Transcription: Jumpin' At The Woodside

Composer: Count Basie
Transcription starts at 0'07"; ends at 1'01"
From the album: Count Basie - Wild & Swingin'
Leaders of the session: Count Basie
Recorded: July 23, 1968; Antibes Jazz Festival;  Juan-les-Pins, France
CD: Fuel 2000 Records 302 061 352 2

This transcription illustrates how Freddie Green's guitar part would often be shaped more by the melodic line than by the harmonic changes.  Freddie's musical colleagues commented that he was always playing little melodies in quarter notes.  This facet of his playing, the creation of counter melody, distinguishes Freddie from nearly all other rhythm guitarists.  Most rhythm guitarists concentrated on time and vertical harmonic structure; Freddie concentrated on time and horizontal melodic structure.  This approach to the rhythm guitar was likely suggested by bassist Walter Page, Freddie's prime musical mentor when he joined the Basie band.  Page was a schooled musician and had studied counterpoint.  It is not difficult to imagine Page telling the young Freddie Green, "Don't just bang out chords.  Play a melodic line that keeps time and also complements my bass part."

In measures 1 - 15, Freddie plays the same note, G, that acts like a pedal tone.  The bass is walking below Freddie's static G and the horns are stating the melody above it.  The G acts like the hub of a wheel - everything rotates around it.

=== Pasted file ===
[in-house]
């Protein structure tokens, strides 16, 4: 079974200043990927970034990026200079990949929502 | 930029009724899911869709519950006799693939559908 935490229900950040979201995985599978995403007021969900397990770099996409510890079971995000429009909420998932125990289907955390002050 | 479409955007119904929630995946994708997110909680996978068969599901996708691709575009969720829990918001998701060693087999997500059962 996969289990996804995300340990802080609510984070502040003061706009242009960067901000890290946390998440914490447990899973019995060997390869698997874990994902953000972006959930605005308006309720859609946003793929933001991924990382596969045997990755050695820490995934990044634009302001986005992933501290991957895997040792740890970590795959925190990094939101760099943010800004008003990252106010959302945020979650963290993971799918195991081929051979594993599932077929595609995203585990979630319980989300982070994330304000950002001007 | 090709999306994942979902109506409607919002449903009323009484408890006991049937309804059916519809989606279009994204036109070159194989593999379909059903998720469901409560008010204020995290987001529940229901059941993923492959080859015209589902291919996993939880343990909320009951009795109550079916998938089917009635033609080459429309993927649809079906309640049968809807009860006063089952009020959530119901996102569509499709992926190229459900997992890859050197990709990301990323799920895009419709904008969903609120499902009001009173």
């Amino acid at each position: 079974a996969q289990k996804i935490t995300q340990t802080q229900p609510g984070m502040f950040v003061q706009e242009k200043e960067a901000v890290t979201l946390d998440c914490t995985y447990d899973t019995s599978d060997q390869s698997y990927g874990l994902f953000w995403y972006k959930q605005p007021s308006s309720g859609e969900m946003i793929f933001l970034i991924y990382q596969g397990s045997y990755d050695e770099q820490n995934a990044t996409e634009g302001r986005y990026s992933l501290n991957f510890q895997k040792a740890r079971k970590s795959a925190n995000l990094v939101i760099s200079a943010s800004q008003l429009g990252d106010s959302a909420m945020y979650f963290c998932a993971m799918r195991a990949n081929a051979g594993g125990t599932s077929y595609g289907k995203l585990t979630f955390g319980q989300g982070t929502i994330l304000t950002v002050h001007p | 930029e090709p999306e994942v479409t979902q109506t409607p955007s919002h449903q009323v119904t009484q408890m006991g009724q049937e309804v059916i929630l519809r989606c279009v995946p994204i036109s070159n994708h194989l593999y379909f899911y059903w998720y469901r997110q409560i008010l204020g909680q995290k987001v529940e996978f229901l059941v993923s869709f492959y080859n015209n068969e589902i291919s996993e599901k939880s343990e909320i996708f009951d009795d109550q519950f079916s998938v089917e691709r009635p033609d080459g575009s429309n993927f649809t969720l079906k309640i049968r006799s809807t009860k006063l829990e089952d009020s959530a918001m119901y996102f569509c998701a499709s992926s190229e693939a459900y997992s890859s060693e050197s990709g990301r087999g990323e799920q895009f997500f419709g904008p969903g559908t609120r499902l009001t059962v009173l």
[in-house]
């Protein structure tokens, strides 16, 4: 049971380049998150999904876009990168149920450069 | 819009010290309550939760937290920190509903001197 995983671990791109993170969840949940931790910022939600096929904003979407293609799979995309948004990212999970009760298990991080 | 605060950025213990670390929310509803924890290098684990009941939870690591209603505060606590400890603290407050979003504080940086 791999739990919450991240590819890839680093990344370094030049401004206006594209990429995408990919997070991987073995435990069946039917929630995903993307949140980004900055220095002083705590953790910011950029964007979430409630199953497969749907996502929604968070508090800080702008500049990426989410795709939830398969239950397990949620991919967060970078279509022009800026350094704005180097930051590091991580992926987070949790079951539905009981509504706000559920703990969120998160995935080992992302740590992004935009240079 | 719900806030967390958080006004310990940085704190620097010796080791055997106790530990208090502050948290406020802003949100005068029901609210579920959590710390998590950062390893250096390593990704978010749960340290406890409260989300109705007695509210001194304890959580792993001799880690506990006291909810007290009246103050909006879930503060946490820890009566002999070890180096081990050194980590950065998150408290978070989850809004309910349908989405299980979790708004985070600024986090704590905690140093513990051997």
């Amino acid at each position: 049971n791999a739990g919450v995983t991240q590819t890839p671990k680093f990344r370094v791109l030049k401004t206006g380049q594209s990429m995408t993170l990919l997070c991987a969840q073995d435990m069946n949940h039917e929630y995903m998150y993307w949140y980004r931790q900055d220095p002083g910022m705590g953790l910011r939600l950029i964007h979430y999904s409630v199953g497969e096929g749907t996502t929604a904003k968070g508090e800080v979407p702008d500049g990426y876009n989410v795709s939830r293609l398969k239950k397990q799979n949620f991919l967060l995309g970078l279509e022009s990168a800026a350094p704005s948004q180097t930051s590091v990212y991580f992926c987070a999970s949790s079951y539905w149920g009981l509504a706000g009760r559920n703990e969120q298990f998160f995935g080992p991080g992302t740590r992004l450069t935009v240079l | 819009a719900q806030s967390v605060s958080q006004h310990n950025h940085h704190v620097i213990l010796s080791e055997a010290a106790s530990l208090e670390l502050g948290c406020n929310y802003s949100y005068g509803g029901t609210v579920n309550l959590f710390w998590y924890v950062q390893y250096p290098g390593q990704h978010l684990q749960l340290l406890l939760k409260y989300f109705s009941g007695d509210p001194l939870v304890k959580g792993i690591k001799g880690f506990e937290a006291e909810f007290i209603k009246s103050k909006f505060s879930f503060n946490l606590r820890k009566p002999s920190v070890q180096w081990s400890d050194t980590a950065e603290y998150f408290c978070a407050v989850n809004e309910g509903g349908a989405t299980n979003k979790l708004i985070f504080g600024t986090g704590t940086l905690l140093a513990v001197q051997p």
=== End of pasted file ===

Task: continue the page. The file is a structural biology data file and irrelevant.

In measures 28 - 31, Freddie plays a chromatic line upward, then plays it downward.  Very few of the notes actually match the chord changes, but the melodic motion of the line makes it work.  These four measures illustrate the genius of Freddie Green's concept of rhythm guitar.  Then he reuses the chromatic line idea in measures 44 - 46, and in measures 54 - 56.

This version of "Jumpin' At The Woodside" is a prime example of how Freddie's one-note chord technique provided melodic interest in addition to a solid quarter note pulse. See the Lessons and Technique section of this website for details about the technique.

Note: The notes played in measure 50, beats 3 and 4, are inaudible.  The notes in parentheses are suggestions.

Transcribed by Michael Pettersen
March 2007

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